BRADFORD, Pa. – The University of Pittsburgh at Bradford has launched a new online publication that gives first-year students an opportunity to have their writing published.
Founded by composition instructor Matthew Salvia, Bradford Writes! features exemplary student essays in a number of genres typically required of first-year students – narrative, analysis, argument and research.
“There’s a lot of research in composition theory that students are much more likely to apply themselves to their work if it’s for more than a grade,” Salvia said.
With the help of faculty in the composition and first-year seminar programs as well as the Writing Center at Pitt-Bradford, Salvia solicited submissions from students. After selecting items to publish, he worked with the students through an editing process.
Salvia said students’ works come from Introduction to Composition, Composition I and Composition II.
Salvia hopes that by being published early in their college careers students will pursue additional opportunities to publish and present. The journal will be published twice yearly.
Salvia said that the journal also allows future students to see examples of good first-year writing in each of the selected genres.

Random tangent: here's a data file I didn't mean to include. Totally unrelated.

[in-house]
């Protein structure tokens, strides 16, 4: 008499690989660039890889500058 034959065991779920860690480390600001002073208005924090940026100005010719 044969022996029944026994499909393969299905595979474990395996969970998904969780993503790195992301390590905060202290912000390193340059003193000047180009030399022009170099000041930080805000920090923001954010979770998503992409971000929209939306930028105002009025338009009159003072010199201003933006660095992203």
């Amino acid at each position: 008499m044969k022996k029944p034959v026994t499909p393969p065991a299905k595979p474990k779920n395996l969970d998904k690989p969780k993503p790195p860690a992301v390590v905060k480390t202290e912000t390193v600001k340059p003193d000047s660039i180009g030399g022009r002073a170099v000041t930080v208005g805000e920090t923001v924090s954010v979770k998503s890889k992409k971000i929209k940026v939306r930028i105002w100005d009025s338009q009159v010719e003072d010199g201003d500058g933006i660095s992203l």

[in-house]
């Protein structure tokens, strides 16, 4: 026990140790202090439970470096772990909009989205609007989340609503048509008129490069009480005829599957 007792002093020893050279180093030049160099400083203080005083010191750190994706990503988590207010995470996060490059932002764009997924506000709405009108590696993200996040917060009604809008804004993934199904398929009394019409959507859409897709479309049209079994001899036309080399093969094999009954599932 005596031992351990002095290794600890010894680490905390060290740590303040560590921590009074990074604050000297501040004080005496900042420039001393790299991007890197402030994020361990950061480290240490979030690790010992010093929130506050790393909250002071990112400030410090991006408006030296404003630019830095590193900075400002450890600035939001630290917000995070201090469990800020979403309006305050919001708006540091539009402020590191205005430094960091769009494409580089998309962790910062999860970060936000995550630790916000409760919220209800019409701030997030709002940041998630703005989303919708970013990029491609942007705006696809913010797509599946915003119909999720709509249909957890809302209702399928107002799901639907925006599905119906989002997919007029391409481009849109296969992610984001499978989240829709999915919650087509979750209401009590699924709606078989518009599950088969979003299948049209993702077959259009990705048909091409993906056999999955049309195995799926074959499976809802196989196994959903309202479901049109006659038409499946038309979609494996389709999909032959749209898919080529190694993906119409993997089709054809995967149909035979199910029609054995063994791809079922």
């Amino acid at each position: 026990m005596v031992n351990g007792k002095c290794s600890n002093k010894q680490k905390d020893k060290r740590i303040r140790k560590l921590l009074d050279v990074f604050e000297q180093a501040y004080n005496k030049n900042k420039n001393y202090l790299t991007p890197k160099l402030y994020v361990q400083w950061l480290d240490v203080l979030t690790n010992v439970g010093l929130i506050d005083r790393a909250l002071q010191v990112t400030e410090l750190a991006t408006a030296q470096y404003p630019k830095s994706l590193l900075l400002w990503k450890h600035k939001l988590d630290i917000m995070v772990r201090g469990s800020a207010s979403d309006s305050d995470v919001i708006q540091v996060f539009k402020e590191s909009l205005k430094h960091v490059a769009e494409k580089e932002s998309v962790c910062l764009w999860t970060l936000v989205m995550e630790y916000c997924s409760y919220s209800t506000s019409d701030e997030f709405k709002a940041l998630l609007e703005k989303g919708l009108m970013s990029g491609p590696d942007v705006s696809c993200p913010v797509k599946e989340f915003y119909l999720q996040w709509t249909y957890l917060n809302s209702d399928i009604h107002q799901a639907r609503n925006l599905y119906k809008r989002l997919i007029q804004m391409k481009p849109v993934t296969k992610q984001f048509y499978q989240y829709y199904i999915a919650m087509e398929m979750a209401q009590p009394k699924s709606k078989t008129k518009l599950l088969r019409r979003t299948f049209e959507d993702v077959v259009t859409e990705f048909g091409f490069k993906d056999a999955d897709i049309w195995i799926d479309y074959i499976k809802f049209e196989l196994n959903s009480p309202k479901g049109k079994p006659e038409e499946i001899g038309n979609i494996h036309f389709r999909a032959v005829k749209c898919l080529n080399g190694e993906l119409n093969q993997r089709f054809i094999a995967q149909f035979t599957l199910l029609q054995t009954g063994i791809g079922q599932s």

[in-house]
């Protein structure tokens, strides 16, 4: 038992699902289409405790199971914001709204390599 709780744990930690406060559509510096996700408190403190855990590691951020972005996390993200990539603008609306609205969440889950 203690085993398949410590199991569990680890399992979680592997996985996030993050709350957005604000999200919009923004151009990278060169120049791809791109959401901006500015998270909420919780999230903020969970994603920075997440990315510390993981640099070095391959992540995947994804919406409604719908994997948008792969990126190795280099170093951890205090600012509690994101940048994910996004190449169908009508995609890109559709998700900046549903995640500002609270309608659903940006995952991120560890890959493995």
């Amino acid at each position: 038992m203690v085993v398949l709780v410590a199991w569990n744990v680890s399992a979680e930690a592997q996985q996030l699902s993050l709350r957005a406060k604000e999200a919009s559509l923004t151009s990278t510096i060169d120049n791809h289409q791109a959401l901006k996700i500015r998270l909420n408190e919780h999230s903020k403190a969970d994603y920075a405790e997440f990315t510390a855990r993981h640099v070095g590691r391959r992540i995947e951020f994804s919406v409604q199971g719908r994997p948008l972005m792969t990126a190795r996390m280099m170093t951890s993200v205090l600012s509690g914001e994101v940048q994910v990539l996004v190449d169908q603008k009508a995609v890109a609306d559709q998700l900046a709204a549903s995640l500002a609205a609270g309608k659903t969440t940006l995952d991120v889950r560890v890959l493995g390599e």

Those published in the online journal include Alannah Allen, a nursing student from Scio, N.Y., who wrote an argument, “Student Athletes and Mental Illness”; Andrew J. Bokulich, a pre-medicine student from Gibsonia, who wrote a research paper, “Is Newer Better? Primary Repair Surgery vs. Tommy John Surgery”; Tara Babal, a psychology student from Furlong, who wrote a narrative, “The First Note and the Last”; Kyron James, a criminal justice major from Philadelphia, who wrote an analysis, “Cultivating an Attitude of Survivorship”; Richie Kotoh, a business management student from Voorhees, N.J., who wrote a narrative, “December’s Awakening”;
Alivia Laird, a pre-medicine student from Bradford, who wrote an argument, “Boiling Point: The Great Issue of Climate Change,” and a research paper, “Music: A Deeper Understanding of the Effects of your Favorite Song”; Osekamso Ogbechie, a mechanical engineering student from Lagos, Nigeria, who wrote a narrative, “Awake Again with Asthma”; Ashley Stein, a forensic science student from Pittsburgh, who wrote an argument, “Extraction: The Environment’s Extinction,” and a research paper, “Free or Felon? Forensic Evidence in Court”; and Torie Wiest, a forensic science student from Elizabethville, who wrote an argument, “Female Medical Bias.”
A few narrative essays containing personal subject matter were published anonymously. Those published will also have the chance to read their essays at the unveiling of the campus’s literary magazine, Baily’s Beads, at an online event Feb. 3. Those interested in attending should email Dr. Nancy McCabe, professor of writing, at [email protected], for login instructions.
Visit Bradford Writes! at www.bradfordwrites.com.